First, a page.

Having a weird problem with pip on os x.

As far as I can recall (and a quick look at my .bash_history seems to confirm) I have not made any recent changes to my configuration. Alas, the pip command seems to be suddenly using a different version of python than it was previously. Up until now I was using the command pip to manage my python2 libraries and pip3 to manage by python3 libraries. Suddenly, any attempts at running pip install fails with errors like missing parenthesis around print statements.

Here is the result of a few commands I attempted to figure out the problem:

which pip > /usr/local/bin/pip

which pip3 > /usr/local/bin/pip3

which python > /usr/local/bin/python

python version > Python 2.7.11

pip --version > pip 8.1.1 from /usr/local/lib/python3.5/site-packages (python 3.5)

So for some reason the pip command seems to be running from the PyPi2 database but in python3 now? Any ideas how to fix this?

  • Any chance another program (like an install script) pre-pended something to your .bashrc or linked pip to pip3? – ChrisP Mar 30 '16 at 14:17
  • What version of OSX are you running? Where did you get that python from? Homebrew? Are you sure you didn't update something? – djhoese Mar 30 '16 at 14:21
  • That's possible, but I don't see anything in my .bash_profile (and don't have a .bashrc) I run brew update and brew upgrade about daily. OS X version is 10.11.4 – jcmiller11 Mar 30 '16 at 14:21
  • If you are on Mac OS X and update python with brew. It seem to knock out pip. Its has happened more than once for me. – Merlin Jun 3 '16 at 4:48
  • @jcmiller11 please see my answer stackoverflow.com/a/37586175/4988742 and let me know if that was the cause. – Dmitry Tokarev Jun 5 '16 at 6:50

I run with multiple Python versions and thus multiple pip versions as well.

Everytime, however, you update pip, you'll replace the standard pip command with the version you updated. So even pip3 install --upgrade pip will put a /usr/local/bin/pip in your system, messing up the Python 2 version.

Instead, I run pip as an (executable) module:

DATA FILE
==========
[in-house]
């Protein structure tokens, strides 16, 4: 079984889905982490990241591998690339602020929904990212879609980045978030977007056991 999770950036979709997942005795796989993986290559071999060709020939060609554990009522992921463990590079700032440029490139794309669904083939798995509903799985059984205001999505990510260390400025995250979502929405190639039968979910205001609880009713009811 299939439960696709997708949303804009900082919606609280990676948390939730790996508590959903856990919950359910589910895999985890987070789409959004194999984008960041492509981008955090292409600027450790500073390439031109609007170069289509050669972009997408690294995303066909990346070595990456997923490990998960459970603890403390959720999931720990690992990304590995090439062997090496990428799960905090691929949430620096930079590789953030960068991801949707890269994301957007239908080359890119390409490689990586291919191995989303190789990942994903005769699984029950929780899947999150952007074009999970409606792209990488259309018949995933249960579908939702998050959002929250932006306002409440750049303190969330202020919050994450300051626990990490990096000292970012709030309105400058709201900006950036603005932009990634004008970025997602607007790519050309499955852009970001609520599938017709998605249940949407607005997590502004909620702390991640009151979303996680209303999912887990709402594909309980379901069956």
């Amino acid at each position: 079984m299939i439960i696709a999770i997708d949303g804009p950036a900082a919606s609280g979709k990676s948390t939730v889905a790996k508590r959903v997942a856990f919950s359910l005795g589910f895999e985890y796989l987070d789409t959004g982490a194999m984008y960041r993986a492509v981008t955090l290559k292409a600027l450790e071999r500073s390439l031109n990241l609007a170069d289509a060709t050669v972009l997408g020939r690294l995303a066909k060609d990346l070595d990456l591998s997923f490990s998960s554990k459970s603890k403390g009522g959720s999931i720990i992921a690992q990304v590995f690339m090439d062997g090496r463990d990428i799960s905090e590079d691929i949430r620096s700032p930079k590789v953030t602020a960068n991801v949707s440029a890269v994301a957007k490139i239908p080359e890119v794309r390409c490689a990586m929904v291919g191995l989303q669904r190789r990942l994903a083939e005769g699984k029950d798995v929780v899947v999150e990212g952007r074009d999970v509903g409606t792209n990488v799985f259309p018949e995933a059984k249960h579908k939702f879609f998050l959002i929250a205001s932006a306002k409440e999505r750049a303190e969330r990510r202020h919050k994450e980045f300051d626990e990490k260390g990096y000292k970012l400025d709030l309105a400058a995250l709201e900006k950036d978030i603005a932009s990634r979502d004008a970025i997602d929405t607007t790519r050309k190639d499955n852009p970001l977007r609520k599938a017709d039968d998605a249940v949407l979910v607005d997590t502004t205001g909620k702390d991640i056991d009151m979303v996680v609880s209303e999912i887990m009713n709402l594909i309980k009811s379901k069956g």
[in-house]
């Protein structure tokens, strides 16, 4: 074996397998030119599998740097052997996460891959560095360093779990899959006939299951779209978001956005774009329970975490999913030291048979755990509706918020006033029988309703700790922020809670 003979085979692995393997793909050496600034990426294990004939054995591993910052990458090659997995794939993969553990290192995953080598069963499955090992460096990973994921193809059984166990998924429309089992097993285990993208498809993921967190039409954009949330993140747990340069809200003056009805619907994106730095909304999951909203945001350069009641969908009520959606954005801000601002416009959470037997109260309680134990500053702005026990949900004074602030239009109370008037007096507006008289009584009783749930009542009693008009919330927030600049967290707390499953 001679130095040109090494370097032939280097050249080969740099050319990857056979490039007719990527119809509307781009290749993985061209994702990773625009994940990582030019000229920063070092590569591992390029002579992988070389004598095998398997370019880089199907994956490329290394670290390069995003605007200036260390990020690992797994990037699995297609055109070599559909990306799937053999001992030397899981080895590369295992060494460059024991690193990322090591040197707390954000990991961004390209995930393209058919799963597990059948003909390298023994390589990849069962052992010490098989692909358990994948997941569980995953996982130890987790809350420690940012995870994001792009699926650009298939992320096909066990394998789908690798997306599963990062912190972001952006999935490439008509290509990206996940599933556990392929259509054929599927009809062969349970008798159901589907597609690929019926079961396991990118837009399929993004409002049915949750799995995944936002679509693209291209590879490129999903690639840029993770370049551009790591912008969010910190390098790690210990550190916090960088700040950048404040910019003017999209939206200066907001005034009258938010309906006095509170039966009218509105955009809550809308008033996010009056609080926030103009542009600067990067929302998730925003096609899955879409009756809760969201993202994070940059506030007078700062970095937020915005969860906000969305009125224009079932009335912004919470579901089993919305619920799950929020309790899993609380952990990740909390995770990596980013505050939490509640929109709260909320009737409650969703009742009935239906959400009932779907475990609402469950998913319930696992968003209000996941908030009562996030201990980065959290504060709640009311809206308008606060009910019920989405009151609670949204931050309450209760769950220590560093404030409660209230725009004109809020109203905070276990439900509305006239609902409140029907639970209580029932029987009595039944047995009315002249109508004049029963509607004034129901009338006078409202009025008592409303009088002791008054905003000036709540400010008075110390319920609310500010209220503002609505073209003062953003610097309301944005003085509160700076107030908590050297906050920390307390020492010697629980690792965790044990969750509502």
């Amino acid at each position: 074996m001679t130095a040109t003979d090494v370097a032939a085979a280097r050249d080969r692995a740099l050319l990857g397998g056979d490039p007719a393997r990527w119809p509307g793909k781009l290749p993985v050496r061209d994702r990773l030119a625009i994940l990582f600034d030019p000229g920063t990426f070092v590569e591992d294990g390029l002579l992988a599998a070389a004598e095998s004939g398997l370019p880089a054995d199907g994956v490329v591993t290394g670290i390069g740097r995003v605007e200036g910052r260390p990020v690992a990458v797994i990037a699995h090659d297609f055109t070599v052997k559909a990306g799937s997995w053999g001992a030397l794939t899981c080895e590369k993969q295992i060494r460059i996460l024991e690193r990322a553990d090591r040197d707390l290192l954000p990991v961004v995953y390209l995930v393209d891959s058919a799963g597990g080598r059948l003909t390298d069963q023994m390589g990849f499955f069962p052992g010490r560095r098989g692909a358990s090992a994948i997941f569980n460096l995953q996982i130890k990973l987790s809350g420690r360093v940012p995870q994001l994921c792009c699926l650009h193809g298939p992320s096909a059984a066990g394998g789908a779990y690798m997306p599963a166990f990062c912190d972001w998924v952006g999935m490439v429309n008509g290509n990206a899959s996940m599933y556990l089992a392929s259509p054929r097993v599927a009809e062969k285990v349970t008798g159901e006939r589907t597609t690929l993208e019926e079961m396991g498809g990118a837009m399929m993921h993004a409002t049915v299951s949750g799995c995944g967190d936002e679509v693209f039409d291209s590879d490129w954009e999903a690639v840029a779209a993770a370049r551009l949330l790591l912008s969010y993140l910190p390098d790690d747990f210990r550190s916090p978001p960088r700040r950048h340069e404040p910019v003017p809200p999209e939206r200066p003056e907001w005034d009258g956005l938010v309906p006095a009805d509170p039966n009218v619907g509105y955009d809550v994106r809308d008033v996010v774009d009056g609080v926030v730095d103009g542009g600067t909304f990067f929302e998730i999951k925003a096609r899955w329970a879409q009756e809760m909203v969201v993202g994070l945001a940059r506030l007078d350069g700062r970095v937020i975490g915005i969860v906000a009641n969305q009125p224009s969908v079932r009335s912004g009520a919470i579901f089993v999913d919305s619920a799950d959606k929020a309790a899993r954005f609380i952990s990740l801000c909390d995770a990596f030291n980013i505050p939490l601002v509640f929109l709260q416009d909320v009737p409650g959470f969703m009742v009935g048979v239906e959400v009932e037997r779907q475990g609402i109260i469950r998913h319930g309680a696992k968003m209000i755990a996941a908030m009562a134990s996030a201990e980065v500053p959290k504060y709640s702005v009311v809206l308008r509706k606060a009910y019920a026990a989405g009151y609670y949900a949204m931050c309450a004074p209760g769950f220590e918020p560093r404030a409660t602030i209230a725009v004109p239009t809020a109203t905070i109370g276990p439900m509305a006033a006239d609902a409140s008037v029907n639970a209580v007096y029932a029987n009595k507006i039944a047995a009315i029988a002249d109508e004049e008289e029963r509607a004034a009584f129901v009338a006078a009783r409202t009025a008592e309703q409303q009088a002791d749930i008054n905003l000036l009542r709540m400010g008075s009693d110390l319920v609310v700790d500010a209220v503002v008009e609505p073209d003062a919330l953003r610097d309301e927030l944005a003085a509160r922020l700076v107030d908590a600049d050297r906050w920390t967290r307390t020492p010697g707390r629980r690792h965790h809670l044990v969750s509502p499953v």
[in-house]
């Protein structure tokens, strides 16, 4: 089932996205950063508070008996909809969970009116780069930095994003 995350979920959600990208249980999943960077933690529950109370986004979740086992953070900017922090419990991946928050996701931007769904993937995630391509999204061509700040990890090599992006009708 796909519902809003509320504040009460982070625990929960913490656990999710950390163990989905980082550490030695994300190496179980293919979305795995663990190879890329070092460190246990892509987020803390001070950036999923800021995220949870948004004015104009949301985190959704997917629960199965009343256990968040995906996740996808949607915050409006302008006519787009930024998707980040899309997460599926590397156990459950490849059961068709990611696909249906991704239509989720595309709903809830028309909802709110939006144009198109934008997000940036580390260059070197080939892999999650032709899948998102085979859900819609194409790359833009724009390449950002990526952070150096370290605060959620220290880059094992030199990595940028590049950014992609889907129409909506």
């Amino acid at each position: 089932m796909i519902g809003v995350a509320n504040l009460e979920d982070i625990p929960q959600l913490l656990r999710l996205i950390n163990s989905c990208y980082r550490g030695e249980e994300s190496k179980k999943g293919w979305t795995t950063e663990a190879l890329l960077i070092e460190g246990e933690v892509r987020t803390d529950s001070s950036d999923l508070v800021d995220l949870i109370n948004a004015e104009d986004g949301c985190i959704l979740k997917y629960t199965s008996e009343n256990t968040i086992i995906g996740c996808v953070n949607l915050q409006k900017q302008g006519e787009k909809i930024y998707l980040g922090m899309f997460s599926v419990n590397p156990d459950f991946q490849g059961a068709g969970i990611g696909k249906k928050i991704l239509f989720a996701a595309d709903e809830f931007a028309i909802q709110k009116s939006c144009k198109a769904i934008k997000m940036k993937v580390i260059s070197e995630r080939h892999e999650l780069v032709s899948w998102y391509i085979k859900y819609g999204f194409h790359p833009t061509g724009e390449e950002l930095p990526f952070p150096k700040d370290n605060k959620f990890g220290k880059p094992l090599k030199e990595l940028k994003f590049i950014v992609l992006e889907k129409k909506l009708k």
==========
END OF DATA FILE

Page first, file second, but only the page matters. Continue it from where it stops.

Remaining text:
python3 -m pip search <package>


python2 -m pip search <package>

or even

python3.5 -m pip search <package>

This guarantees that your pip version always matches the Python version you want to use it for. It's somewhat longer to type, but I prefer the expliciteness of it (which, I guess, follows the Zen of Python).

Note that updating pip:

python3.5 -m pip install --upgrade pip

will still install a Python 3.5 version in /usr/local/bin/pip, but I'm simply ignoring that. Just beware of (shell) scripts that execute pip directly.


I had exactly the same problem!

I reinstall python2 by brew brew reinstall python@2

after reinstall, pip install packagename works!

  • For whatever reason, I had to do brew uninstall python@2 then brew install python@2. reinstall didn't work. – BishopZ Nov 27 '18 at 18:14

Try to set aliases by running the following commands in Terminal,

alias pip="/usr/local/bin/pip"
alias pip2="/usr/local/bin/pip"
alias pip3="/usr/local/bin/pip3"

If this solves your problem then you need to add the aliases in your bash profile. Look How do I create a Bash alias? for more info.

Alternatively, you have to reinstall pip using python2 get-pip.py first and then python3 get-pip.py get-pip.py can be downloaded here https://bootstrap.pypa.io/get-pip.py

  • Their problem is that /usr/local/bin/pip is now linked to pip3 so I don't think your solution will work. – djhoese Mar 30 '16 at 14:23
  • He needs to reinstall pip then as suggested in the second part of the answer. – alec_djinn Mar 30 '16 at 14:33
  • Will reinstalling pip require me to reinstall all of the libraries I have used pip to install? – jcmiller11 Mar 30 '16 at 14:38
  • I am not sure about that... – alec_djinn Mar 30 '16 at 14:55

Find absolute path to Python you'd like to use:

which python

Open your default pip executable script:

vi $(which pip)

You will see a shebang line at the top which may point to wrong Python (i had that once too).

Point to the Python you want (see step 1), e.g.:

  • This did not work for me. pip still had some other internal reference to the wrong python version, fwiw. – BishopZ Nov 27 '18 at 18:13
  • my answer is based on my local setup, i will fix it. @BishopZ first see which pip is your default pip by running: "which pip". To see which python your pip is using run: "head -1 $(which pip)" Also this fix may be invalid since it worked for me in 2016, but pip changed significantly since then. – Dmitry Tokarev Nov 28 '18 at 19:05
  • @BishopZ i just updated the answer, i tested the steps and those are good for recent pip (ver 18.1) and python 3.7 – Dmitry Tokarev Nov 29 '18 at 2:24

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